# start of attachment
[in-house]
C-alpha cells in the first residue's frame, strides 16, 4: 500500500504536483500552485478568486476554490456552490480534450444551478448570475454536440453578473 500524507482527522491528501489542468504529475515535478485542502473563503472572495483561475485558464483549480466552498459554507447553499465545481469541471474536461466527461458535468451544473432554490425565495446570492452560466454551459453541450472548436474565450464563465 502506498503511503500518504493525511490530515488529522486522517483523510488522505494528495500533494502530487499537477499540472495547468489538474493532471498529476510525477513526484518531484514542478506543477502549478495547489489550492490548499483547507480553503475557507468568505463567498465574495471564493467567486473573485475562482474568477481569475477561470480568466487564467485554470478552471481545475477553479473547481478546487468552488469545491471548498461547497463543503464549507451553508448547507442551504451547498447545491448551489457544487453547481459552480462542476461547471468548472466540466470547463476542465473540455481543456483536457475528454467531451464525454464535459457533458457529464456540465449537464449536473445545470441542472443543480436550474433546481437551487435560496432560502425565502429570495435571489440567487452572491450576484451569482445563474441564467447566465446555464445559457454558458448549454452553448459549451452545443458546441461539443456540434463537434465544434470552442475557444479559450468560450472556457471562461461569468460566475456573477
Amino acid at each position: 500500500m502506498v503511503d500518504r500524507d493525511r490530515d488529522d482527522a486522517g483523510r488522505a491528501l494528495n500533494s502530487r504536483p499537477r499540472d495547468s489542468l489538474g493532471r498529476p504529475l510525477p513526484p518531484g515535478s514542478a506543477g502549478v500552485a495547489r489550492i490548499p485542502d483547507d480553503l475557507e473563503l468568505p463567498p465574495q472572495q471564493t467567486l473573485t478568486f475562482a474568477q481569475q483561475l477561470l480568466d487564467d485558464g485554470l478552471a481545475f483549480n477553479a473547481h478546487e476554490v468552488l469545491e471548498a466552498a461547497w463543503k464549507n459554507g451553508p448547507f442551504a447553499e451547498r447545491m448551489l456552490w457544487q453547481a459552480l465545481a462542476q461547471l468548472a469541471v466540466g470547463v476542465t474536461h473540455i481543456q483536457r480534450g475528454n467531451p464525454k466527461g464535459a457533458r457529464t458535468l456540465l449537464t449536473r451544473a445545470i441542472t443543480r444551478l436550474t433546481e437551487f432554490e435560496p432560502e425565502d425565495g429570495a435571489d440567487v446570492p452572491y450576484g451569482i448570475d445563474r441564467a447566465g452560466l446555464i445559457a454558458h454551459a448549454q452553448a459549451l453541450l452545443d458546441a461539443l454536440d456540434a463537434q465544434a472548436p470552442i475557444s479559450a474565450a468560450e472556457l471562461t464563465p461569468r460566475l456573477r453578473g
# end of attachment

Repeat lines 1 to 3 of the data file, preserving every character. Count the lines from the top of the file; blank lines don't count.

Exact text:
[in-house]
C-alpha cells in the first residue's frame, strides 16, 4: 500500500504536483500552485478568486476554490456552490480534450444551478448570475454536440453578473 500524507482527522491528501489542468504529475515535478485542502473563503472572495483561475485558464483549480466552498459554507447553499465545481469541471474536461466527461458535468451544473432554490425565495446570492452560466454551459453541450472548436474565450464563465 502506498503511503500518504493525511490530515488529522486522517483523510488522505494528495500533494502530487499537477499540472495547468489538474493532471498529476510525477513526484518531484514542478506543477502549478495547489489550492490548499483547507480553503475557507468568505463567498465574495471564493467567486473573485475562482474568477481569475477561470480568466487564467485554470478552471481545475477553479473547481478546487468552488469545491471548498461547497463543503464549507451553508448547507442551504451547498447545491448551489457544487453547481459552480462542476461547471468548472466540466470547463476542465473540455481543456483536457475528454467531451464525454464535459457533458457529464456540465449537464449536473445545470441542472443543480436550474433546481437551487435560496432560502425565502429570495435571489440567487452572491450576484451569482445563474441564467447566465446555464445559457454558458448549454452553448459549451452545443458546441461539443456540434463537434465544434470552442475557444479559450468560450472556457471562461461569468460566475456573477
Amino acid at each position: 500500500m502506498v503511503d500518504r500524507d493525511r490530515d488529522d482527522a486522517g483523510r488522505a491528501l494528495n500533494s502530487r504536483p499537477r499540472d495547468s489542468l489538474g493532471r498529476p504529475l510525477p513526484p518531484g515535478s514542478a506543477g502549478v500552485a495547489r489550492i490548499p485542502d483547507d480553503l475557507e473563503l468568505p463567498p465574495q472572495q471564493t467567486l473573485t478568486f475562482a474568477q481569475q483561475l477561470l480568466d487564467d485558464g485554470l478552471a481545475f483549480n477553479a473547481h478546487e476554490v468552488l469545491e471548498a466552498a461547497w463543503k464549507n459554507g451553508p448547507f442551504a447553499e451547498r447545491m448551489l456552490w457544487q453547481a459552480l465545481a462542476q461547471l468548472a469541471v466540466g470547463v476542465t474536461h473540455i481543456q483536457r480534450g475528454n467531451p464525454k466527461g464535459a457533458r457529464t458535468l456540465l449537464t449536473r451544473a445545470i441542472t443543480r444551478l436550474t433546481e437551487f432554490e435560496p432560502e425565502d425565495g429570495a435571489d440567487v446570492p452572491y450576484g451569482i448570475d445563474r441564467a447566465g452560466l446555464i445559457a454558458h454551459a448549454q452553448a459549451l453541450l452545443d458546441a461539443l454536440d456540434a463537434q465544434a472548436p470552442i475557444s479559450a474565450a468560450e472556457l471562461t464563465p461569468r460566475l456573477r453578473g